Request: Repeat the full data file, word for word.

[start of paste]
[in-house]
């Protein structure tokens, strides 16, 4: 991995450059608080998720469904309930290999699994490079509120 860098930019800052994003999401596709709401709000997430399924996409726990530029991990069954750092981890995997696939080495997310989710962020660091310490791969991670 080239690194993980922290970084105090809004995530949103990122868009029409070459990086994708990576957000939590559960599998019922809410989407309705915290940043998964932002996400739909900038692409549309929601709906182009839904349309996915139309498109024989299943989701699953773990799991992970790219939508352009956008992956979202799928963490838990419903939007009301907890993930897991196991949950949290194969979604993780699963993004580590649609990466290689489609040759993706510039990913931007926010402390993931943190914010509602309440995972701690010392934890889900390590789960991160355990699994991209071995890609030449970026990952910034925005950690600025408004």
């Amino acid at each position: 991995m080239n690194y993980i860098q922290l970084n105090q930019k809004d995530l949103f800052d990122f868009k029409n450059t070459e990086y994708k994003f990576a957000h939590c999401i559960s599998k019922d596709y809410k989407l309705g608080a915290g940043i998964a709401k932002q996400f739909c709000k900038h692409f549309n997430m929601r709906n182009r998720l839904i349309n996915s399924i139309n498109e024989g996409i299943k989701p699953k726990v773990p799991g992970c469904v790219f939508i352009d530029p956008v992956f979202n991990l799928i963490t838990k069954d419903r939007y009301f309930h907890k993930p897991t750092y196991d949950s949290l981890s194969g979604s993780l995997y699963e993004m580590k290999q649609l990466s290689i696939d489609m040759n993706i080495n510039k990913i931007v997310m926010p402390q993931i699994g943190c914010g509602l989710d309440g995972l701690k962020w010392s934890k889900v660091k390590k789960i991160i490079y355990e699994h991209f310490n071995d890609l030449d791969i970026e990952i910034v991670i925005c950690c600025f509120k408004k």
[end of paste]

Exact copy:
[in-house]
């Protein structure tokens, strides 16, 4: 991995450059608080998720469904309930290999699994490079509120 860098930019800052994003999401596709709401709000997430399924996409726990530029991990069954750092981890995997696939080495997310989710962020660091310490791969991670 080239690194993980922290970084105090809004995530949103990122868009029409070459990086994708990576957000939590559960599998019922809410989407309705915290940043998964932002996400739909900038692409549309929601709906182009839904349309996915139309498109024989299943989701699953773990799991992970790219939508352009956008992956979202799928963490838990419903939007009301907890993930897991196991949950949290194969979604993780699963993004580590649609990466290689489609040759993706510039990913931007926010402390993931943190914010509602309440995972701690010392934890889900390590789960991160355990699994991209071995890609030449970026990952910034925005950690600025408004």
């Amino acid at each position: 991995m080239n690194y993980i860098q922290l970084n105090q930019k809004d995530l949103f800052d990122f868009k029409n450059t070459e990086y994708k994003f990576a957000h939590c999401i559960s599998k019922d596709y809410k989407l309705g608080a915290g940043i998964a709401k932002q996400f739909c709000k900038h692409f549309n997430m929601r709906n182009r998720l839904i349309n996915s399924i139309n498109e024989g996409i299943k989701p699953k726990v773990p799991g992970c469904v790219f939508i352009d530029p956008v992956f979202n991990l799928i963490t838990k069954d419903r939007y009301f309930h907890k993930p897991t750092y196991d949950s949290l981890s194969g979604s993780l995997y699963e993004m580590k290999q649609l990466s290689i696939d489609m040759n993706i080495n510039k990913i931007v997310m926010p402390q993931i699994g943190c914010g509602l989710d309440g995972l701690k962020w010392s934890k889900v660091k390590k789960i991160i490079y355990e699994h991209f310490n071995d890609l030449d791969i970026e990952i910034v991670i925005c950690c600025f509120k408004k």